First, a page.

We often get asked to recommend books on wine. With so many wonderful books available, selecting only a few to recommend is a huge challenge.
We have listed four exceptional books below.
They are exceptional because they are targeted at specific audiences and are written in a way truly matched to those audiences.
Wine could never be described as a dry subject but understanding wine can involve some sobering reading. The skillful authors below provide Grand Cru excellence to the world of wine appreciation and understanding.
Regardless of your current level of knowledge and expertise, at least one of the books recommended will improve your knowledge and appreciation of wine.
The Best Wine 101 book you can buy:
by Madeline Puckette and Justin Hammack
Wine can be so very complicated so recommending a book for someone who has just become interested in wine and wants to learn more should be a challenge, but it isn’t.
The Wine Folly, Essential Guide to Wine is the perfect introduction to learning about wine. Short, simple and clear explanations are provided on the key, need to know elements, that form the building blocks to wine knowledge. Easy to read with lots of images this is the perfect Wine 101 manual.
The Next Step – I want to learn more!!!!
By Jane Nickles (also known as the Bubbly Professor)
This book provides a serious insight into all aspects of wine and wine making. It is designed for wine lovers and wine professionals who want greater knowledge on wine and wine production, grapes and regions. It also includes information on wine tasting and wine faults and will provide readers with a comprehensive knowledge base on all matters wine.
Of critically importance, and why it is on our recommended list, is it is really well laid out and written, so even though it is a serious text book it is very easy to read.
Examination Question: Is wine making an art or a science? Please discuss. The answer of course is “Yes!” If anyone wants to truly understand the science of wine making, look no further than:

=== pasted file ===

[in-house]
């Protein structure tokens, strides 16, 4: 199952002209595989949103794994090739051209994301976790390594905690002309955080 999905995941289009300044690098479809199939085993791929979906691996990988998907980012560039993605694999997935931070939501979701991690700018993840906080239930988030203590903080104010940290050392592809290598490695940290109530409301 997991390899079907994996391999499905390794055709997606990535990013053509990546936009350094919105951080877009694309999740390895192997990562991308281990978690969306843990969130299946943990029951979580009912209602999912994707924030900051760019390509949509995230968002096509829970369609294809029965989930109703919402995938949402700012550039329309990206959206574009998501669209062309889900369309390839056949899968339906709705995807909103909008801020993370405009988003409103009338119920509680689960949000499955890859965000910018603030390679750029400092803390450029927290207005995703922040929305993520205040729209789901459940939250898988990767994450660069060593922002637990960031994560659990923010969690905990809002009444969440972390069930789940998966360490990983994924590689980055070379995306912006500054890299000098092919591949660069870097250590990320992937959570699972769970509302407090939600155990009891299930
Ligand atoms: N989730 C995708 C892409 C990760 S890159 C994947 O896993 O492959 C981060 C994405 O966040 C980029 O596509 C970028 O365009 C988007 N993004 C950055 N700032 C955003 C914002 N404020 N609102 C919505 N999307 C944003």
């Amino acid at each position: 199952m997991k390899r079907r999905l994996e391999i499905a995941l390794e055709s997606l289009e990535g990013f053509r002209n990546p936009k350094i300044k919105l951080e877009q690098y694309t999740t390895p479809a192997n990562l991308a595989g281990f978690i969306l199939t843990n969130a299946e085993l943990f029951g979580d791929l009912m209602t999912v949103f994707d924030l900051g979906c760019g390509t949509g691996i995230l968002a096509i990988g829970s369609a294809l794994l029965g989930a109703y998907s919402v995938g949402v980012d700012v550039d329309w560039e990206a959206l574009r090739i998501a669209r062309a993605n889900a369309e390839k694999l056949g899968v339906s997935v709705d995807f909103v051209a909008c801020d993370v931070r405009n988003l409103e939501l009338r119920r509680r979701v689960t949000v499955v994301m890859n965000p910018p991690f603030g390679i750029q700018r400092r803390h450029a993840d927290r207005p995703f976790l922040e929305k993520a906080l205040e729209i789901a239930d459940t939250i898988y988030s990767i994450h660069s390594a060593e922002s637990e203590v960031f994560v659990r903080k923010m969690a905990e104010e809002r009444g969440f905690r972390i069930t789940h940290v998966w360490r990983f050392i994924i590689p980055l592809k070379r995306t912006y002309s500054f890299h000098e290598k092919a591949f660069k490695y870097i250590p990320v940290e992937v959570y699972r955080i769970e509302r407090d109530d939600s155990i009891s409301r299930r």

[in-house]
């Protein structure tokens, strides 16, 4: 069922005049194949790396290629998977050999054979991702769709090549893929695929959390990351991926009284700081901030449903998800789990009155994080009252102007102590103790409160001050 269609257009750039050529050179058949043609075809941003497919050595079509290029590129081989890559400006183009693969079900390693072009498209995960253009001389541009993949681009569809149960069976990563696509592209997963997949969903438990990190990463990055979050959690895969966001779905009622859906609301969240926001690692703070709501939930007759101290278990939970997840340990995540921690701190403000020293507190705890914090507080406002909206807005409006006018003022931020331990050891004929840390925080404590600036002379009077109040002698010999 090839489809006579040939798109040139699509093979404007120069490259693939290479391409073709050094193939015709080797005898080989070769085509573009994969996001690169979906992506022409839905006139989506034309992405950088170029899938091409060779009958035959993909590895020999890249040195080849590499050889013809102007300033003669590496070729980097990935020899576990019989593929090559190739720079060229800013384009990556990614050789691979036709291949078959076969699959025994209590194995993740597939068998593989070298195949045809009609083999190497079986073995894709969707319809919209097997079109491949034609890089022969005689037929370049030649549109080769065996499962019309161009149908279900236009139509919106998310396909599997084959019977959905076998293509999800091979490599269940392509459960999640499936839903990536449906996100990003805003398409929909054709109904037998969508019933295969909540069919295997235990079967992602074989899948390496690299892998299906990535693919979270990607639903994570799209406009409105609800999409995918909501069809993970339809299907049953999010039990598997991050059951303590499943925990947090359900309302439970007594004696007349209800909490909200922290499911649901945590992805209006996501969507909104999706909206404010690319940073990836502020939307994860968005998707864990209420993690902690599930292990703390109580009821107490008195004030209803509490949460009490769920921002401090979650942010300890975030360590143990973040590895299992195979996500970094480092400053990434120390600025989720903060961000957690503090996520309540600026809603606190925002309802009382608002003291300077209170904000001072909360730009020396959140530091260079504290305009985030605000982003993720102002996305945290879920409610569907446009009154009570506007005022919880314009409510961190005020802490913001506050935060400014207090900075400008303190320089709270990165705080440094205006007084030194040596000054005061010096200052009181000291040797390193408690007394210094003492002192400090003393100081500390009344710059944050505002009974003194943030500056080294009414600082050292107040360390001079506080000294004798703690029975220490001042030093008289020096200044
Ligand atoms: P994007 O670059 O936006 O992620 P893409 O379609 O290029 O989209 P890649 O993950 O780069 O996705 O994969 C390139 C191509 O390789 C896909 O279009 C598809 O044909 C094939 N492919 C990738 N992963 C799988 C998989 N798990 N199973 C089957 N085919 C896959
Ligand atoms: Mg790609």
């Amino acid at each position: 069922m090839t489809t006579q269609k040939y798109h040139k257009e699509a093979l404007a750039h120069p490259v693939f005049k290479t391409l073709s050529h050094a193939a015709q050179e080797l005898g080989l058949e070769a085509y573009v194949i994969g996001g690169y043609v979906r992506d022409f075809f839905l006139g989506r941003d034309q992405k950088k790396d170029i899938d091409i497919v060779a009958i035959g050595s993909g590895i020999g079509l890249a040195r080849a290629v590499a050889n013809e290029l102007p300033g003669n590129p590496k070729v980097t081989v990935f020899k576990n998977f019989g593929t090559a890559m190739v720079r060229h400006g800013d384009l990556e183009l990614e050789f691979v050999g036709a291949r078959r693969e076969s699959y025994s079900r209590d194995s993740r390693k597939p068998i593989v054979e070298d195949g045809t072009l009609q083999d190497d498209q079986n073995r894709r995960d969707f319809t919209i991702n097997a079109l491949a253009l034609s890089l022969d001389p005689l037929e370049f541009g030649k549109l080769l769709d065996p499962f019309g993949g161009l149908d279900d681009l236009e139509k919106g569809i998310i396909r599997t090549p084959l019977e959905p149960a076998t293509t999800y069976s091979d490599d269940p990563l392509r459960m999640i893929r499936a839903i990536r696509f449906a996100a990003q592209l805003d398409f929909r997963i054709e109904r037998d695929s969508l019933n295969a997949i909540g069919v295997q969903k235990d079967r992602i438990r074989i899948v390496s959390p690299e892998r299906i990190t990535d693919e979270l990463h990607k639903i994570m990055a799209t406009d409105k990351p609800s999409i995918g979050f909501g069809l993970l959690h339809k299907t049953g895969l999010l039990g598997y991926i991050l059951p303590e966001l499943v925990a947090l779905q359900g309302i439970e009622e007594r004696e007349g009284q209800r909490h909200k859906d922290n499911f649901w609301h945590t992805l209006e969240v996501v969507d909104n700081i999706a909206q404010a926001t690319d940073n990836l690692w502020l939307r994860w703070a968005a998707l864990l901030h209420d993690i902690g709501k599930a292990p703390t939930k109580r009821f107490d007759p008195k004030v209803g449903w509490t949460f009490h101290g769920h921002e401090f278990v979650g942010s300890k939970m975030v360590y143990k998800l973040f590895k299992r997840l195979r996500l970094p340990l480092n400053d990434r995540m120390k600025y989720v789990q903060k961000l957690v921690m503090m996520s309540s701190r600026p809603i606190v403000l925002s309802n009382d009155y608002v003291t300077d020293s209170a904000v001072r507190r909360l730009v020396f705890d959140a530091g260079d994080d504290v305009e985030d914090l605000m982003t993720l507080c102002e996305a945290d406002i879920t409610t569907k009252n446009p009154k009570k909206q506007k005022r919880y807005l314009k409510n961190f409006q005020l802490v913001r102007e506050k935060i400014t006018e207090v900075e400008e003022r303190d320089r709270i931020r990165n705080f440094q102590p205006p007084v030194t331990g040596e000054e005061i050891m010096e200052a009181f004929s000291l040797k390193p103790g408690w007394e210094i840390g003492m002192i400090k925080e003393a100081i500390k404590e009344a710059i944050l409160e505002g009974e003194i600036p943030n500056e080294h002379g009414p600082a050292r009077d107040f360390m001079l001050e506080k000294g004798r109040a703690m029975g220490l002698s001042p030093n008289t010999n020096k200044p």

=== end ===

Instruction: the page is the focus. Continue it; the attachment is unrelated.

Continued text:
By David Bird
Now this book is a text book. It covers all aspects of wine making and, while most of the book is reasonably easy to read, some parts involve “heavy lifting.” The beauty of this book is the depth to which the author takes the reader in understanding each step of wine making. It is difficult to imagine how anyone could present the detail in this book in a more easily digestible (quaffable) manner.
Of particular interest to those wishing to improve their tasting skills are excellent chapters on Wine Faults and Wine Tasting (Chapters 20 and 21).
As both a Chartered Chemist and a Master of Wine, there is probably no-one better placed to explain
the science of wine.
Last, but by no means least, anyone wanting to learn about wine needs to learn about grapes. The most in-depth book on grapes is the amazing “Wine Grapes” by Jancis Robinson, Julia Harding and Jose Vouillamoz. For most mortals however this is not a book for reading but a wonderful reference book or encyclopedia of grapes. So, as a great introduction to grape varietals we suggest “Grapes & Wines” by Oz Clarke and Margaret Rand.
by Oz Clarke & Margaret Rand
Oz Clarke, a long-standing wine guru (i.e. Master of Wine), and Margaret Rand (of Decanter fame) have produced a very readable and enjoyable book on grapes described as “a comprehensive Guide to Varieties and Flavours.” Entitled “Grapes & Wines” this is a fabulously presented, well written book and one that can either be read from start to finish or can be delved into at any point for a pleasant tasting that will help slake that thirst for wine knowledge.